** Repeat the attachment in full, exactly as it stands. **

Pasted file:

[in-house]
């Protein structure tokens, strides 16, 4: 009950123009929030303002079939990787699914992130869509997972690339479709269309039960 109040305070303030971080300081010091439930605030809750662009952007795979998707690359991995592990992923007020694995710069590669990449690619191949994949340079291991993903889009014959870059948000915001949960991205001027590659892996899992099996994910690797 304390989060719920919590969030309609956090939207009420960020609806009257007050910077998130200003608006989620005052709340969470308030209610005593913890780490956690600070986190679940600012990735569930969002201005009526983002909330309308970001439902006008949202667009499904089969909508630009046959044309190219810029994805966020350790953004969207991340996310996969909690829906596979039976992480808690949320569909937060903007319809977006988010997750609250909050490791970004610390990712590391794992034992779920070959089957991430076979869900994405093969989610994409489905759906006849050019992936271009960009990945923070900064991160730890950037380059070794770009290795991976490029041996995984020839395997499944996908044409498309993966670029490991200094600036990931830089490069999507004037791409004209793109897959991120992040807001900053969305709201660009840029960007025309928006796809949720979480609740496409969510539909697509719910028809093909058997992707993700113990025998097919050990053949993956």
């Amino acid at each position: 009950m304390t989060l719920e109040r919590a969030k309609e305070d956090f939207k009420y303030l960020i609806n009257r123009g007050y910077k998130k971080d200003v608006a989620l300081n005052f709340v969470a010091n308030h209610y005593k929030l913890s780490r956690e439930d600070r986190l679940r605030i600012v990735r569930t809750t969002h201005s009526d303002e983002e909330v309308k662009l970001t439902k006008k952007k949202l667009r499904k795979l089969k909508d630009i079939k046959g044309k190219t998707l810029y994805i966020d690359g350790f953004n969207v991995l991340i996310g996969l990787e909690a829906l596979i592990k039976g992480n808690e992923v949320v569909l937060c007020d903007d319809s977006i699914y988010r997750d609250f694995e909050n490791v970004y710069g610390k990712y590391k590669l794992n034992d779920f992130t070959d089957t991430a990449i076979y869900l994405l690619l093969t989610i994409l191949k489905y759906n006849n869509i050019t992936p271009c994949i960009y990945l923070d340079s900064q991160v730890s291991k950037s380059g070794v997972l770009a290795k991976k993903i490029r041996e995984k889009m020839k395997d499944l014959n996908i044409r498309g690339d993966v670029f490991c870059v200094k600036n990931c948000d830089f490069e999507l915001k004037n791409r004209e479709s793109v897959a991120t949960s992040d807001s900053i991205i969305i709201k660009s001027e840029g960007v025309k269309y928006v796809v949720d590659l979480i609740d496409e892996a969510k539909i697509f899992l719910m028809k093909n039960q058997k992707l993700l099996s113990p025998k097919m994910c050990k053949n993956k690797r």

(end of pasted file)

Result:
[in-house]
């Protein structure tokens, strides 16, 4: 009950123009929030303002079939990787699914992130869509997972690339479709269309039960 109040305070303030971080300081010091439930605030809750662009952007795979998707690359991995592990992923007020694995710069590669990449690619191949994949340079291991993903889009014959870059948000915001949960991205001027590659892996899992099996994910690797 304390989060719920919590969030309609956090939207009420960020609806009257007050910077998130200003608006989620005052709340969470308030209610005593913890780490956690600070986190679940600012990735569930969002201005009526983002909330309308970001439902006008949202667009499904089969909508630009046959044309190219810029994805966020350790953004969207991340996310996969909690829906596979039976992480808690949320569909937060903007319809977006988010997750609250909050490791970004610390990712590391794992034992779920070959089957991430076979869900994405093969989610994409489905759906006849050019992936271009960009990945923070900064991160730890950037380059070794770009290795991976490029041996995984020839395997499944996908044409498309993966670029490991200094600036990931830089490069999507004037791409004209793109897959991120992040807001900053969305709201660009840029960007025309928006796809949720979480609740496409969510539909697509719910028809093909058997992707993700113990025998097919050990053949993956």
């Amino acid at each position: 009950m304390t989060l719920e109040r919590a969030k309609e305070d956090f939207k009420y303030l960020i609806n009257r123009g007050y910077k998130k971080d200003v608006a989620l300081n005052f709340v969470a010091n308030h209610y005593k929030l913890s780490r956690e439930d600070r986190l679940r605030i600012v990735r569930t809750t969002h201005s009526d303002e983002e909330v309308k662009l970001t439902k006008k952007k949202l667009r499904k795979l089969k909508d630009i079939k046959g044309k190219t998707l810029y994805i966020d690359g350790f953004n969207v991995l991340i996310g996969l990787e909690a829906l596979i592990k039976g992480n808690e992923v949320v569909l937060c007020d903007d319809s977006i699914y988010r997750d609250f694995e909050n490791v970004y710069g610390k990712y590391k590669l794992n034992d779920f992130t070959d089957t991430a990449i076979y869900l994405l690619l093969t989610i994409l191949k489905y759906n006849n869509i050019t992936p271009c994949i960009y990945l923070d340079s900064q991160v730890s291991k950037s380059g070794v997972l770009a290795k991976k993903i490029r041996e995984k889009m020839k395997d499944l014959n996908i044409r498309g690339d993966v670029f490991c870059v200094k600036n990931c948000d830089f490069e999507l915001k004037n791409r004209e479709s793109v897959a991120t949960s992040d807001s900053i991205i969305i709201k660009s001027e840029g960007v025309k269309y928006v796809v949720d590659l979480i609740d496409e892996a969510k539909i697509f899992l719910m028809k093909n039960q058997k992707l993700l099996s113990p025998k097919m994910c050990k053949n993956k690797r």